In Plateau Prices of fresh tomatoes up by 1,000%

The story was the same at the Tudun Wada Market in Jos North Local Government, where a medium basket of the commodity, which sold for N550 in March, was sold for N5,600.

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Prices of fresh tomatoes up by 1,000% in Jos, environs play

Prices of fresh tomatoes up by 1,000% in Jos, environs

(Tomato Jos)
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The prices of tomatoes have gone up by 1,000 per cent in Jos and environs in Plateau, a market survey by the News Agency of Nigeria (NAN) has shown.

Our correspondents, who visited some of the markets and other selling points on Thursday, found out that the commodity had gone beyond the reach of the average Nigerian.

At the Terminus Market in Jos, a small basket of the commodity, which used to be N350, was selling for N3,500.

NAN also found that a big basket of the commodity, which sold for N1,000 about two months ago, now costs N10,000.

The story was the same at the Tudun Wada Market in Jos North Local Government, where a medium basket of the commodity, which sold for N550 in March, was sold for N5,600.

NAN reports that prospective small buyers seeking N150 worth of the commodity, were turned back by the retailers, who said that they did not have any quantity for that little amount.

Speaking to NAN, one of the retailers of the commodity, Mrs. Nanret Abimu, said, "Honestly, I do not know one specific reason why the price is this high’’.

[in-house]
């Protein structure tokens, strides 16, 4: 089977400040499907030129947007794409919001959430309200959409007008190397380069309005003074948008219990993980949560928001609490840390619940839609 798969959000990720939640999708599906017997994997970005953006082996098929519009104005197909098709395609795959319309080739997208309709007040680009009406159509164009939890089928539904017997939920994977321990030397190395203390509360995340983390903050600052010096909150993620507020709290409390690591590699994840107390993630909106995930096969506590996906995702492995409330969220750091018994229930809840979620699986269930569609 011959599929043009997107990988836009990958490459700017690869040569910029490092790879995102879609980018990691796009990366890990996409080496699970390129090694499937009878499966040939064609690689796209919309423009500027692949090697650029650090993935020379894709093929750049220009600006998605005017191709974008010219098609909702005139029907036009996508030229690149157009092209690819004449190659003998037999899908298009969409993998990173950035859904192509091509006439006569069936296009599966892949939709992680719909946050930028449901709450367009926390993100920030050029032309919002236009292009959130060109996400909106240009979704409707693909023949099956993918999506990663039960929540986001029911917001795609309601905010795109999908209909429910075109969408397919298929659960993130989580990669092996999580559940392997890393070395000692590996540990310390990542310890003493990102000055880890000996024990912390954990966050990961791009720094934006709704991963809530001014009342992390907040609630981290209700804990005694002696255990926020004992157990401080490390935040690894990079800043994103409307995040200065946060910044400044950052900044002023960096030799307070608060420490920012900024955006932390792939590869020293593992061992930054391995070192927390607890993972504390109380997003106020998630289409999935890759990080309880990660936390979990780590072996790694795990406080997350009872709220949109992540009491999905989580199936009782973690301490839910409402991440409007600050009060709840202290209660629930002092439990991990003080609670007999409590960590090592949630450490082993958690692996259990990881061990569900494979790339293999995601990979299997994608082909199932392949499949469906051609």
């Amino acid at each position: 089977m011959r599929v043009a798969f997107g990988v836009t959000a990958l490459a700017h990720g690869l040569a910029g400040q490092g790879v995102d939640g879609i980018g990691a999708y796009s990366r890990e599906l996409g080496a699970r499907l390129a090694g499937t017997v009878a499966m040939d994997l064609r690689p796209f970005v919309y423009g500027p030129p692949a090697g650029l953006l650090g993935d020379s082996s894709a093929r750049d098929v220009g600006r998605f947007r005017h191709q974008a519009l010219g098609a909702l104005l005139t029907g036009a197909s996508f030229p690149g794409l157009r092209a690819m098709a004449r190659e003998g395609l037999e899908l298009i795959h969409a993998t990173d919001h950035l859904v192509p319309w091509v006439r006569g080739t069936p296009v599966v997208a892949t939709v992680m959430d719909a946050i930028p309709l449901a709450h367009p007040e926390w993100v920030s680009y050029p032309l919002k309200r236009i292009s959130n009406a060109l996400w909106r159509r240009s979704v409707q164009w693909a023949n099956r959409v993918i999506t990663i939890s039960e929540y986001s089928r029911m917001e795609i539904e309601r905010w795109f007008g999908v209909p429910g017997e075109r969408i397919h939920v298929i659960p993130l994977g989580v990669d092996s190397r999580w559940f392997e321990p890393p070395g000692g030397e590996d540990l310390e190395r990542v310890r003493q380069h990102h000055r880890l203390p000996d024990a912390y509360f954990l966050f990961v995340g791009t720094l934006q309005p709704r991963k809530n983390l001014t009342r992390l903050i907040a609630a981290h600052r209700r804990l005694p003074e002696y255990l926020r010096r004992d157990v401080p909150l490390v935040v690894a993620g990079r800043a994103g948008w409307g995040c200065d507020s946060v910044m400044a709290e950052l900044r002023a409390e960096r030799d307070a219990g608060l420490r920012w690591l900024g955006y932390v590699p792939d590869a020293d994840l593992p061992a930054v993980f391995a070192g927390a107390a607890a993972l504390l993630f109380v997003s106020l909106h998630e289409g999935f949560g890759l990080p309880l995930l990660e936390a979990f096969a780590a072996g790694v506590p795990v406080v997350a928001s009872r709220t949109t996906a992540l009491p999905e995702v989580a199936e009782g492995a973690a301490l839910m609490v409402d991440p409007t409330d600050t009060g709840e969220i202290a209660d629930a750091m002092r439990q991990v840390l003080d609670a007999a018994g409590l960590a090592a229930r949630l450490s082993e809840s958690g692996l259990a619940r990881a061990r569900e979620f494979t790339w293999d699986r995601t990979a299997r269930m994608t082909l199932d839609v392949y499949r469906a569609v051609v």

"The price changes every day. One day a basket is N5,000. The next day, you are told it is N10,000. It is a very tough situation,’’ she told NAN.

Investigation by NAN showed that the price increase was caused by seasonal changes, especially at the onset of the rains.

"Tomato is generally a dry season vegetable.

"When heavy rains start, the vegetable gets rotten on the farms, which generally affects supply.

"It means that many retailers or wholesalers could go directly to the farms but will not get much and may be forced to purchase at outrageous prices out of desperation.

"When that happens, the effect is on the buyer and the eventual consumer, which is what we have now,'' she said.

Some consumers, who spoke with NAN on the situation, said that they had left out stew "for now'', in their daily menu.

A housewife, Mrs Nenkwat Joseph, said that she had tried to improvise by using pepper to spice up some dishes.

Another consumer, Miss Mishrap Aro, told NAN that she envisaged the rise in the price and prepared for it by buying in large quantities when the price was good.

"I bought tomatoes a long time; I cut each piece into two, dried it up and fetch it for use now anytime I need it.

"Normally, I soaked the dried tomatoes inside water and grind it; once that is done, it comes back as fresh tomatoes,'' she told NAN.

Also speaking to NAN, a student, Micheal Ali said that he had resorted to tin or sachet tomato instead of the fresh variant. 

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